The right to organize and other rights

Any religion must be given the right to organize. However, this right has been denied to Baha’is in Iran since 1983.[23] This is particularly important since the Baha’is have no clergy. Their form of administration relies on electing people for the governing council, through which the activities of the religion are organized, preached and spread.[24] Depriving them of the right to organize means that they have to resort to forming smaller, more informal groups through which they can practice their faith. However, in 2009, Iran’s Prosecutor General, Ayatollah Qorban-Ali Dorri- Najafabadi declared on national news that “the administrative element [of the Bahá’í community] will be confronted decisively until its complete destruction.”[25] Such vehement opposition to the religion by state-sanctioned authorities meant the Baha’is had no choice but to shut down their groups.

The persecution and ill-treatment of the Baha’is has increased dramatically, following from the Iranian Revolution. It ranges from denial of the right to and access to education, destruction of property belonging to the Baha’i individuals, denial of the right to fair judiciary trials and appeals, denial of employment opportunities to list a few.[26] About 200 individuals have been arrested since 1979 and countless propaganda articles have been published, ranging from 3000 articles from January to April in 2020 alone.[27] Even amidst the raging pandemic, about 71 Baha’is were persecuted in the month of June 2020.[28] Such severe discrimination continues even in the war-ridden state of Yemen, particularly in the regions where the Iranian Houthis control the nation.            [29]

International response

Many countries and the United Nations have passed countless statements and have documented various reports about the situation of the Baha’is. The Human Rights Council, the General Assembly, and the UN Commission on Human Rights have passed 20 plus resolutions on the case of the Baha’is.[30] Head of states of countries such as the United States, the United Kingdom, Australia, Brazil, the European Council have also expressed condemnation of the Iranian treatment of the minorities.[31] Iranian individuals have offered sympathy and have helped their fellow Baha’is in many instances.[32] The role of international media has certainly helped raise awareness, along with NGOs such as Amnesty International and Human Rights Watch.[33] Together, all of these bodies have been crucial in preventing the persecution from expanding into religious cleansing.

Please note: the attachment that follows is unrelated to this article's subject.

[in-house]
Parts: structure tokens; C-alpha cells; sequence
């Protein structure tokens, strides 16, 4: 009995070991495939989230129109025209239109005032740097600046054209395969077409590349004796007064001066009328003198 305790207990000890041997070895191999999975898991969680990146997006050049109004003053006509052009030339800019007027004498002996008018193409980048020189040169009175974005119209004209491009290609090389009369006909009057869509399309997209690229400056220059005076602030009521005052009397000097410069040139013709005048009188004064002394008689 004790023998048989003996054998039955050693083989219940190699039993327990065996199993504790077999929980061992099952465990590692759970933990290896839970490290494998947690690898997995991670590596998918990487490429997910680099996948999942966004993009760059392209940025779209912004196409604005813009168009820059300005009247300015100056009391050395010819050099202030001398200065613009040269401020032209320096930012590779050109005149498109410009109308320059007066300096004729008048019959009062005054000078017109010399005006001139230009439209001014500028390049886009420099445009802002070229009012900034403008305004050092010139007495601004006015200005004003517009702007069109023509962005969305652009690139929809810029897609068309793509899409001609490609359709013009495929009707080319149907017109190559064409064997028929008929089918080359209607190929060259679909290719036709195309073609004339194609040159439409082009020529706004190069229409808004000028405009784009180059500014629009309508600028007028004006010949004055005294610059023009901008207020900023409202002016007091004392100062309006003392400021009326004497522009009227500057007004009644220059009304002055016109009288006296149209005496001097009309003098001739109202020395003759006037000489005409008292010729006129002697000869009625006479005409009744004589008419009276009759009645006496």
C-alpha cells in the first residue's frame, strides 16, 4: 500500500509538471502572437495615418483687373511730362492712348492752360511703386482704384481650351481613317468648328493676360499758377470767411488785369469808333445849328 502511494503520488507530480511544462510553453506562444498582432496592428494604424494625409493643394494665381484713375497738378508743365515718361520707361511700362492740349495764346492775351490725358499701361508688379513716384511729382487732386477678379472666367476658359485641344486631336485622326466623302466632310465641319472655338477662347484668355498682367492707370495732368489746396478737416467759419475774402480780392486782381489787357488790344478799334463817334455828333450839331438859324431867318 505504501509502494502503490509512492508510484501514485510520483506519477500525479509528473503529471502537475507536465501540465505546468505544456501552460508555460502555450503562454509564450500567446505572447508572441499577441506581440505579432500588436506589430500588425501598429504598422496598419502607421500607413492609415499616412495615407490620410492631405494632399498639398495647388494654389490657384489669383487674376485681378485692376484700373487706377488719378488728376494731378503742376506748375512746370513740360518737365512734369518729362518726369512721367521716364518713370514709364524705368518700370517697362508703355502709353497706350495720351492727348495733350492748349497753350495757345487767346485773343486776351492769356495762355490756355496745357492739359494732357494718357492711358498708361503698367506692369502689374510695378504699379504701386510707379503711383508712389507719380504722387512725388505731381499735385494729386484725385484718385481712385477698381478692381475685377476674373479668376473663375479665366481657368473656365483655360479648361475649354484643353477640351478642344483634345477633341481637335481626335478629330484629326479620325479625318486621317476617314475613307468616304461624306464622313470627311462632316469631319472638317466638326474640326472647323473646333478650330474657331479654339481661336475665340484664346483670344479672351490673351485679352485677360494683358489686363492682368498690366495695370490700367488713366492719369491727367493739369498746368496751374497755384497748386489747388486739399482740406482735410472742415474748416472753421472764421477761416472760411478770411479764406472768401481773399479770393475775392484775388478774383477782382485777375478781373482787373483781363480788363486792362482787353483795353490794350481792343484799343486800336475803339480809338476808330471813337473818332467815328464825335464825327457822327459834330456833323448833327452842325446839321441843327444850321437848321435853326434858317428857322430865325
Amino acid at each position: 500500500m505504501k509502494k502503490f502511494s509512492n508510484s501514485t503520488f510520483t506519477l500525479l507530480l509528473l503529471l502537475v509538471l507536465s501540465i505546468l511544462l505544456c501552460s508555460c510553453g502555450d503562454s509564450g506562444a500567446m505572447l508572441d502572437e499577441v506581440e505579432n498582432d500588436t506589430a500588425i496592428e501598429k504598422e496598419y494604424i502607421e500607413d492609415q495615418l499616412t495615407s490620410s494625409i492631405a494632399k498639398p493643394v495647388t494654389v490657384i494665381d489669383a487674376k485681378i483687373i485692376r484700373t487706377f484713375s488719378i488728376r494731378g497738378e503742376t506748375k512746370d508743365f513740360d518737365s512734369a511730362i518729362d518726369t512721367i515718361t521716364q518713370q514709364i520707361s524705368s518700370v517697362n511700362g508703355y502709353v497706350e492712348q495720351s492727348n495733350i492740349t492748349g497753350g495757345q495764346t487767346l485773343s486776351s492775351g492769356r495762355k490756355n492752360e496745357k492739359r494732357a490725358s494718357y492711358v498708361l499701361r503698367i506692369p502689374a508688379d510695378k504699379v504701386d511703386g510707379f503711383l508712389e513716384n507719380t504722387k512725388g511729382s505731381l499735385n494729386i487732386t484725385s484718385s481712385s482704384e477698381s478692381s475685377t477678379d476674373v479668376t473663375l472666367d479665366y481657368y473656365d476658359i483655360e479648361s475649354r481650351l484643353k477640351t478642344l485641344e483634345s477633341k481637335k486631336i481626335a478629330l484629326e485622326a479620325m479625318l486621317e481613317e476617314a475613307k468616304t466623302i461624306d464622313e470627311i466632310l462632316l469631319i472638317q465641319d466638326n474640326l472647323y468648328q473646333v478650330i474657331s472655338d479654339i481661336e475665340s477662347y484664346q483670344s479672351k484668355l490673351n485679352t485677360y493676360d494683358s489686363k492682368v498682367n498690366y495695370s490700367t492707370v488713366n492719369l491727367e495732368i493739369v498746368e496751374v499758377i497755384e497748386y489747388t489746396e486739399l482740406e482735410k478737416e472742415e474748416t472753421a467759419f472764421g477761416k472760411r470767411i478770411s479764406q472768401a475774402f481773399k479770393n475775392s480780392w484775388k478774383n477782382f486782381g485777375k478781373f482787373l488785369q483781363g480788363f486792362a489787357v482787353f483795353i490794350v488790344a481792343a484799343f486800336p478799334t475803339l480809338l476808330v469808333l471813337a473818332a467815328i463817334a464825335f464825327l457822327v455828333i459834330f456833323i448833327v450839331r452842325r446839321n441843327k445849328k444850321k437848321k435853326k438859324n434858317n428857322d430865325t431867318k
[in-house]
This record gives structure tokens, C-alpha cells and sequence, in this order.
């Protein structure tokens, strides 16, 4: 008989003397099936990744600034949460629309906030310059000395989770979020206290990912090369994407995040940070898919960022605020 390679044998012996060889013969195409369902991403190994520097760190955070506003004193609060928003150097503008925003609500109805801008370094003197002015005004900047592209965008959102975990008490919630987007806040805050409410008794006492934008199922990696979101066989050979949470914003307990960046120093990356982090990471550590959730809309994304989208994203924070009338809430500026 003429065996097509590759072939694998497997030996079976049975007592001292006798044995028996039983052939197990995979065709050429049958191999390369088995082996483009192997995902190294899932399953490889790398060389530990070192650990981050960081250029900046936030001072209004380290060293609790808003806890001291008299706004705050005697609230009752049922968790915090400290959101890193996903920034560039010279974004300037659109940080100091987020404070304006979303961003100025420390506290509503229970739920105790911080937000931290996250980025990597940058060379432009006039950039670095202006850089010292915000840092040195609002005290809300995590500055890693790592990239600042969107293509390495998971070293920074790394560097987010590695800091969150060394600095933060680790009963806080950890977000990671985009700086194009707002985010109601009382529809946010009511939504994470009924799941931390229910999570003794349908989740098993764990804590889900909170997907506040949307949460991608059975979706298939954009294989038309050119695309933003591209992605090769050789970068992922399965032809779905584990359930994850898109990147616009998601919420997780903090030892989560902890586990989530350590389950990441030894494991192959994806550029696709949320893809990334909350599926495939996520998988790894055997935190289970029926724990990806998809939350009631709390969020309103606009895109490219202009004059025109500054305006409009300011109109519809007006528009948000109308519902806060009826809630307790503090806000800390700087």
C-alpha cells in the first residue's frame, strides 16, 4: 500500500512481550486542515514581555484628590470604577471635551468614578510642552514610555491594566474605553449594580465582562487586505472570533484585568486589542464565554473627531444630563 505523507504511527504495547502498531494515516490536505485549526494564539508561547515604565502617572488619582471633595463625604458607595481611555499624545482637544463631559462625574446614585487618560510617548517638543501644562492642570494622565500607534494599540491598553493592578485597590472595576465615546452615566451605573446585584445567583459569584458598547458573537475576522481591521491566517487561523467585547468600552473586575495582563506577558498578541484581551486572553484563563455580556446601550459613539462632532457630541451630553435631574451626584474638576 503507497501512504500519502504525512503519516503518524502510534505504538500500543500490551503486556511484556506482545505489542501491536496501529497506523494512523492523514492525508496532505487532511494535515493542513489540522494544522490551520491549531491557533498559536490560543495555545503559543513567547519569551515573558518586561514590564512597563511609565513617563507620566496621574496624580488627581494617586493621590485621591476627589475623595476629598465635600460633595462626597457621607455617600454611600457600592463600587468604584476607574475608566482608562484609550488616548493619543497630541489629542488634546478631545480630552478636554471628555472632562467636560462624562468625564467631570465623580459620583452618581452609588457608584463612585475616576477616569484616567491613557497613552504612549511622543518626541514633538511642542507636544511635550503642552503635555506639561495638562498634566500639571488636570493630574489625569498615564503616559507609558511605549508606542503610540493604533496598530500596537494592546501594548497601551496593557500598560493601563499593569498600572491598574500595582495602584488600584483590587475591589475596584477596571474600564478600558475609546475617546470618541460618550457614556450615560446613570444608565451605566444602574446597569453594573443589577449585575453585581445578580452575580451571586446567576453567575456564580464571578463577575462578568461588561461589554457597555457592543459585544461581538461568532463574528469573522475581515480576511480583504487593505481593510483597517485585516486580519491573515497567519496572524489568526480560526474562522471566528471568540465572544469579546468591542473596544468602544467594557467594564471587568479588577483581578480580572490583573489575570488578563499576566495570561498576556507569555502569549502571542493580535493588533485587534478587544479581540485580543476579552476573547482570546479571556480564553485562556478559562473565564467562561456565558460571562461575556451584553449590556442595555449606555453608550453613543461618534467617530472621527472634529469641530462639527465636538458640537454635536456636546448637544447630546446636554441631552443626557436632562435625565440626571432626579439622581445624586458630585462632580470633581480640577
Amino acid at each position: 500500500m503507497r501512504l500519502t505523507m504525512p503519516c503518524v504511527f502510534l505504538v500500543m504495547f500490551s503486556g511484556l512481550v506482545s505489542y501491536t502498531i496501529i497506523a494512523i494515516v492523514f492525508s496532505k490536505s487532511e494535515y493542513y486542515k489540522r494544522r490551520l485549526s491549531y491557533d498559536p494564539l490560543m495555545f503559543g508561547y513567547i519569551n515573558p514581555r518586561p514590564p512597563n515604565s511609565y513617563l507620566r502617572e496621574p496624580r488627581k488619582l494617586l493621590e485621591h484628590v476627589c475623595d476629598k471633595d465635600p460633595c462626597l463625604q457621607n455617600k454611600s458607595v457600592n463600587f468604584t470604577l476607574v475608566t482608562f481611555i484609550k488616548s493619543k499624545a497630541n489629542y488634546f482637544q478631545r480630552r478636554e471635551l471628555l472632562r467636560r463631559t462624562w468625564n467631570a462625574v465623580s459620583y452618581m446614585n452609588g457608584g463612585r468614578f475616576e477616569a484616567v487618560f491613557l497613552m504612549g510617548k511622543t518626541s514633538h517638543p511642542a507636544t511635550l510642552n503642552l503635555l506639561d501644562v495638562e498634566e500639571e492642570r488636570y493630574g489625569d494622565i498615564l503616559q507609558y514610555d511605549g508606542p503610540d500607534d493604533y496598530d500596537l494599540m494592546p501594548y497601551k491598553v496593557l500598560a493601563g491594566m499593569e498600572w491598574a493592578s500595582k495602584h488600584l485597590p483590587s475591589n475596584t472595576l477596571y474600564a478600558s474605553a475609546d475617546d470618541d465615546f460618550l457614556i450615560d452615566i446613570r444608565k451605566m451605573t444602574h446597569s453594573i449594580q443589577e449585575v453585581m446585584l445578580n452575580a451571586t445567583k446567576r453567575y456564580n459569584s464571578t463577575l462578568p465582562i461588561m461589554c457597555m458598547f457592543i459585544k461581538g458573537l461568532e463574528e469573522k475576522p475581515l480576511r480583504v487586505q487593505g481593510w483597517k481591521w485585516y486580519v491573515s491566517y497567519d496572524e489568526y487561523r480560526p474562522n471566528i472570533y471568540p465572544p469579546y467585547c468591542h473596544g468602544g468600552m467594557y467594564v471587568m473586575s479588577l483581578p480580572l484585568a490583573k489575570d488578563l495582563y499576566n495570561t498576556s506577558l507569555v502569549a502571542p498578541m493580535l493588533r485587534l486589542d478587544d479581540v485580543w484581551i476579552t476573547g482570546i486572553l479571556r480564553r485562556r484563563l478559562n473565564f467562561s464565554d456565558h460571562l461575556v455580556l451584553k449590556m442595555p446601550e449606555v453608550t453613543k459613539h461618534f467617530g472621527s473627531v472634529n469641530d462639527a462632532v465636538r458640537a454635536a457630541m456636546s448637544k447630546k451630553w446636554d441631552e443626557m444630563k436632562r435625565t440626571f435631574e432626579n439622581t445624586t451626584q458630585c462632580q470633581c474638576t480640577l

However, it is crucial to note that most head of states of Islamic Countries have not expressed concern for the ill-treatment of the Baha’is. It is also imperative to understand that while all of these bodies have helped greatly in raising awareness, ultimately no one has authority to encroach into the sovereignty of Iran in order to force Iran to recognize Baha’i individuals and grant them equal civil and political rights and liberties. The maximum that can be done is place pressures but Article 18 (3)[34] of the ICCPR can be used by Iranian officials to argue that persecution of religion is indeed necessary since it poses a threat to the morals of others, that is the Islamic communities. This is important to note because while international efforts to bring together the global community was enshrined in the inception of the United Nations, such laws that states are obligated to are at times, vague, giving them freedom to justify human right abuses with a clever play of words. Indeed, most of the Iranian justification when faced with international pressure was on the grounds of the Baha’is ‘committing crimes’ or being termed as ‘apostates.’[35] This means that there is a fine distinction between national law and international law that needs to be acknowledged since the depth of this line can be turned as a weapon to continue gross violations of human rights. This needs to be acknowledged by the international bodies and stricter mechanisms need to be imposed in order to truly ensure that national sovereignty can at times be overridden if it means saving many more innocent lives. The UDHR was crucial in laying the foundations for a more respectful world, however there is still a long way to go in order to truly achieve the ends it promises.